“No worries Casey…we will perform and you will be proud,” and off Liu went to talk to someone else.

Casey felt the evening’s energy, while high and happy to his local colleagues, slip into darkness for him. Of course it happens that sometimes jobs are given amongst challengers and there are hard feelings. But Liu was someone Casey barely knew, and worse, needed on his side to be successful. He was not at all prepared for this one tiny moment.

Casey waited a few days trying to decide how to handle the situation. He was more perplexed that all discussion of the night of the party had ended..as if it didn’t happen. Nobody on the team was talking about it in any way. But Liu’s comments had made Casey aware of an issue in a very specific way. Casey decided to reach out to a peer-level Chinese HR person, the Head of HR for the entire company, Huang. Casey explained the situation.

“Ahhhh yes,” Huang started. “You’ve been hit by the ‘drinking protocol.”

“Sorry,” Casey replied. “The drinking protocol?”

“Yes,” Huang started. “What is said while drinking, stays there. Many of our colleagues see drinking as a safe place to air their ‘real’ thoughts and since there is drinking involved, it is safe.”

Casey stared at Huang. While he understood the situation, he had no idea how to address it…much less how to talk to a person who feels his job had been stolen.

Huang continued, “Don’t worry too much. Just talk to Liu. Be honest and authentic and ask him what he meant. But over tea or a beer. Not in the office. I believe you will probably get your answer and it will be ok.”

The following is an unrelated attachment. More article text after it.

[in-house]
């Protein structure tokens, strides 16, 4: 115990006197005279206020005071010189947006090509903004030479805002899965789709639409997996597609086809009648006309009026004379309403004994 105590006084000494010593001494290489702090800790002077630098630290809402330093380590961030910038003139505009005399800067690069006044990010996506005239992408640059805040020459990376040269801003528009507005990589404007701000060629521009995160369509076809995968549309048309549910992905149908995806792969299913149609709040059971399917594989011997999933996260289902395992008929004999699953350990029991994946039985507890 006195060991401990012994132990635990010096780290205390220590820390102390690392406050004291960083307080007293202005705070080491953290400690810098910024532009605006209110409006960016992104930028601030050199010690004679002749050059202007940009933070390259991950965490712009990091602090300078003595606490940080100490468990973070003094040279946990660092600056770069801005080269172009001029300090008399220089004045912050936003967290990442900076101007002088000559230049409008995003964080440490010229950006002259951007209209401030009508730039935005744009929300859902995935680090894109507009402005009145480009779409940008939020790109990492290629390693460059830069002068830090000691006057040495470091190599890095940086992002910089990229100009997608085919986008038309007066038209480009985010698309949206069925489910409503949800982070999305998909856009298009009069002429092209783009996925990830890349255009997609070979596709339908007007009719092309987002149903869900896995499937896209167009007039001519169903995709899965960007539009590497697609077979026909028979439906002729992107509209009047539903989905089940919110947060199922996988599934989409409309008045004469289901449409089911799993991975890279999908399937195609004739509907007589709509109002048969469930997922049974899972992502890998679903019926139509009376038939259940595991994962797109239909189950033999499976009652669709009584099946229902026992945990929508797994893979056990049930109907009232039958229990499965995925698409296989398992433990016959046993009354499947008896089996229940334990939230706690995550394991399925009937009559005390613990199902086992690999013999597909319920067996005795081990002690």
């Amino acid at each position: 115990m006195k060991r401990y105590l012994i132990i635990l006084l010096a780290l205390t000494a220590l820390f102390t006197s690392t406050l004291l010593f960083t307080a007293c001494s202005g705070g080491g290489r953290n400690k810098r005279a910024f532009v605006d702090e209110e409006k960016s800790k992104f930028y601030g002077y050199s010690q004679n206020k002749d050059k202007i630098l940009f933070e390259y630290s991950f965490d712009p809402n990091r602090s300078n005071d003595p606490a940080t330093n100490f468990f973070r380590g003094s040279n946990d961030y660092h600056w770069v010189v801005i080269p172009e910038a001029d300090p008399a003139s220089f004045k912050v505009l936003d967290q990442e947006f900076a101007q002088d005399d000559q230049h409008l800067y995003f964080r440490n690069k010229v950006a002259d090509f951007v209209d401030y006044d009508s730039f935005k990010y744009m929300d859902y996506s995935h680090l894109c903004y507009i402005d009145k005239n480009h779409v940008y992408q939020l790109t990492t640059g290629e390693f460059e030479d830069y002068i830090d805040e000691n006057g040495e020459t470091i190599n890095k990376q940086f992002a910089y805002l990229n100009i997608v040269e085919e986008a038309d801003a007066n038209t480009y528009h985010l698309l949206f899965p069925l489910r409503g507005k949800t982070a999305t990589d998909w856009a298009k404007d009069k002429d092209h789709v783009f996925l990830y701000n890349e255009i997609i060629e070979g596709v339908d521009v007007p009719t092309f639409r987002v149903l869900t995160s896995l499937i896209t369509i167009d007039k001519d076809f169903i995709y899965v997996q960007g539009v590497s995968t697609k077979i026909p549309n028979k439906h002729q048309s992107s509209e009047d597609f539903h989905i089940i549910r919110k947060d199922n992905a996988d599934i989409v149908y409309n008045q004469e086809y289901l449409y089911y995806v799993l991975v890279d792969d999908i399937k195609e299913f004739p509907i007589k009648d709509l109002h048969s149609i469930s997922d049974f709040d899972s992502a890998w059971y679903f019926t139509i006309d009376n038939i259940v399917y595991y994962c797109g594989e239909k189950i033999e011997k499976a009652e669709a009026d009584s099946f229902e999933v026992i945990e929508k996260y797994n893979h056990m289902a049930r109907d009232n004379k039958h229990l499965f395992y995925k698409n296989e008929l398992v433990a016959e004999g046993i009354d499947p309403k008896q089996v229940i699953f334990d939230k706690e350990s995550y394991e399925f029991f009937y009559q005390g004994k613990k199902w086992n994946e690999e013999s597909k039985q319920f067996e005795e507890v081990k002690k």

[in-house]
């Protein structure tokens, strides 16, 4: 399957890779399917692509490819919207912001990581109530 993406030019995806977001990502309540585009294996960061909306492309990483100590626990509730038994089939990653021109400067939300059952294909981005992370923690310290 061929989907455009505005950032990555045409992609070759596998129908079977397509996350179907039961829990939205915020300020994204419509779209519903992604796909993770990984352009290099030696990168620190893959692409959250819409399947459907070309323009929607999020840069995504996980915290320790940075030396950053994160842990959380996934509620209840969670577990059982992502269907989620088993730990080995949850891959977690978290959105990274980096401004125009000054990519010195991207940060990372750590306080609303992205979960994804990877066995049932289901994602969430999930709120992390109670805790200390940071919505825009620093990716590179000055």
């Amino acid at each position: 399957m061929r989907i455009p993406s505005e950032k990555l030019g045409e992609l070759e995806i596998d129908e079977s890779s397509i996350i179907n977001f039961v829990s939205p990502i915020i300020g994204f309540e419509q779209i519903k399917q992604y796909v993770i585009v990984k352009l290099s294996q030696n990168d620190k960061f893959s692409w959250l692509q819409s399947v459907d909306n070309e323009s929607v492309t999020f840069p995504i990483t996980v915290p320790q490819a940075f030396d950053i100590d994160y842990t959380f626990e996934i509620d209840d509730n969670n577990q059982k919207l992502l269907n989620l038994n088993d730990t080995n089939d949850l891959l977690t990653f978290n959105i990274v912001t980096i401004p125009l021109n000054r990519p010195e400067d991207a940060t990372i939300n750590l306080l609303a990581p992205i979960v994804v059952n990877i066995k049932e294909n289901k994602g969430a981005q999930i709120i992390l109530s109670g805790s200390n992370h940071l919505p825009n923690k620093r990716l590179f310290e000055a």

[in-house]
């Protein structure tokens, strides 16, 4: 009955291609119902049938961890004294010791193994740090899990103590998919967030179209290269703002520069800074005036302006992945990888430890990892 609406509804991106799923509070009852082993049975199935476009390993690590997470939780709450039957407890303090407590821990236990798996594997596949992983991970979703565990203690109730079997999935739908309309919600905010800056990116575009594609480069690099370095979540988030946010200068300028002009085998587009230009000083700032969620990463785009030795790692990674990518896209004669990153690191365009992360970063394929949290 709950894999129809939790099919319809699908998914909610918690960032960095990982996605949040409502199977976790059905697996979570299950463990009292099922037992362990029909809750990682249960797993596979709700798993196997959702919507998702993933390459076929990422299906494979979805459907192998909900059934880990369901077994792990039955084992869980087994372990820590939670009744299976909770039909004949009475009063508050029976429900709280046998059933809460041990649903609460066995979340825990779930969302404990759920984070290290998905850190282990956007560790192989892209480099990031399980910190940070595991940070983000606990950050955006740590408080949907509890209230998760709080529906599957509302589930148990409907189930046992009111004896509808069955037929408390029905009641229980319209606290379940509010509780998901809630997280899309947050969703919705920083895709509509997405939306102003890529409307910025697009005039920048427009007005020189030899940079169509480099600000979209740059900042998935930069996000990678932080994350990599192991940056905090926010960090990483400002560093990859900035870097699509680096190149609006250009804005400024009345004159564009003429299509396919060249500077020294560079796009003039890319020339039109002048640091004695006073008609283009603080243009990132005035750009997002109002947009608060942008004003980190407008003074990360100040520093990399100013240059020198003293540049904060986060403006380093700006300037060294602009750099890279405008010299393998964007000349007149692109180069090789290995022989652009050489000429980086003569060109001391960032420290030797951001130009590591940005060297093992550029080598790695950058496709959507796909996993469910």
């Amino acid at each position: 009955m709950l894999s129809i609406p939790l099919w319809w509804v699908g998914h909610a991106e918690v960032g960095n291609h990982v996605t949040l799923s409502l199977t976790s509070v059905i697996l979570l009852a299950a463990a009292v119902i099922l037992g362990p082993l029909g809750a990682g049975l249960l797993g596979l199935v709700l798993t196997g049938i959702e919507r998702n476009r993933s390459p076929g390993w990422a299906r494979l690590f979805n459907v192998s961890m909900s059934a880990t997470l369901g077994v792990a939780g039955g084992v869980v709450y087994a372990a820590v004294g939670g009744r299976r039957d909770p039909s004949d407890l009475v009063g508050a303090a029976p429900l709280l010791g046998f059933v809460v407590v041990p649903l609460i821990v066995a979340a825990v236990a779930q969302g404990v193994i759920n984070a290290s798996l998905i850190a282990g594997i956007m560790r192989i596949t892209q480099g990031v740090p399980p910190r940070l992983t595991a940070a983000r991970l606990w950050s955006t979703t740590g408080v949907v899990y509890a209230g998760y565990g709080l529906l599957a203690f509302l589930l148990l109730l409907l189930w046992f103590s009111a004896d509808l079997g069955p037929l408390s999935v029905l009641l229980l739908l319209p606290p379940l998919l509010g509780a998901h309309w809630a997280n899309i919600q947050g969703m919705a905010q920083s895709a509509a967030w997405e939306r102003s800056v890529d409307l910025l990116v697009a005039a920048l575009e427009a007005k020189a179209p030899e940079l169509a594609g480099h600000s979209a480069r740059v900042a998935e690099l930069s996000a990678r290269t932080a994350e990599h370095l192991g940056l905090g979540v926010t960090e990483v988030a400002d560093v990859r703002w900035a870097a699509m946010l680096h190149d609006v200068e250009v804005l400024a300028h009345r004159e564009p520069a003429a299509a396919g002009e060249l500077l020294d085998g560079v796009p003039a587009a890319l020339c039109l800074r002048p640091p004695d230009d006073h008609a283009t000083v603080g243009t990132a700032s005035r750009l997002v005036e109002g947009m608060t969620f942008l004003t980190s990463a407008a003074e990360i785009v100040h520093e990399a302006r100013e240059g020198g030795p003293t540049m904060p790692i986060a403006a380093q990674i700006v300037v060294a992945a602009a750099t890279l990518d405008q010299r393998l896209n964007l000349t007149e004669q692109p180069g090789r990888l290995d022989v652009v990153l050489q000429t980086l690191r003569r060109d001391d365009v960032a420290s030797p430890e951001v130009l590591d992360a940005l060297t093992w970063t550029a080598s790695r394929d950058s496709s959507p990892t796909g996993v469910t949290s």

Casey had done all the homework necessary to understand the new environment.  But he was surprised and perplexed in how it played out. After Casey and Liu went out to lunch to discuss things, it became clear that Liu was uncomfortable talking about the comment…he was as uncomfortable talking about it today as he had been comfortable talking about it before. Liu reiterated his desire to work hard and make the team the best it could be. Casey was happy to hear that but still a bit worried.

Mr. Huang’s Advice

The next day Huang and Casey reconvened in the HR Directors office. Huang was kind and gave him three pieces of advice:

  1. Pause and reflect on your situation: Putting yourself in your colleagues shoes is critical. The colleagues you will lead are obviously professionals, with human dreams and aspirations. They may be asking “why did the company bring in a foreigner to do this job when I have all the knowledge of this country?” or “I now have to train my boss. How is this the most efficient way to go?” Pausing and reflecting gives you the chance for forge deeper relationships with your colleagues…thus driving better, quicker, positive results
  2. Study the cultural implications…then act.  When I asked Casey what he would have done differently he was clear.  He would have begun the relationship building on day one with a lunch or perhaps an after work cocktail. When I pressed him a little he said that Huang had actually laughed a bit and said “Casey, you obviously took your move here seriously and studied hard. Sometimes we think the examination of something is the result. But the result is the result.”
  3. Circling back to check in and build trust.  Through his study he knew that his American and British roots would allow him to build trust on the basis of the task at hand. However, trust in many Asian countries is built on experiences together, personal interactions and transparency. While Casey trusted Liu from the beginning, Liu needed time (and perhaps a bit of liquid courage) to drive the relationship forward. Casey found out quickly that it takes a touch and time to get there.

Casey is now 2+ years into his assignment and enjoying the time with his colleagues. He is convinced that Liu will be his successor and Liu’s wife is happy.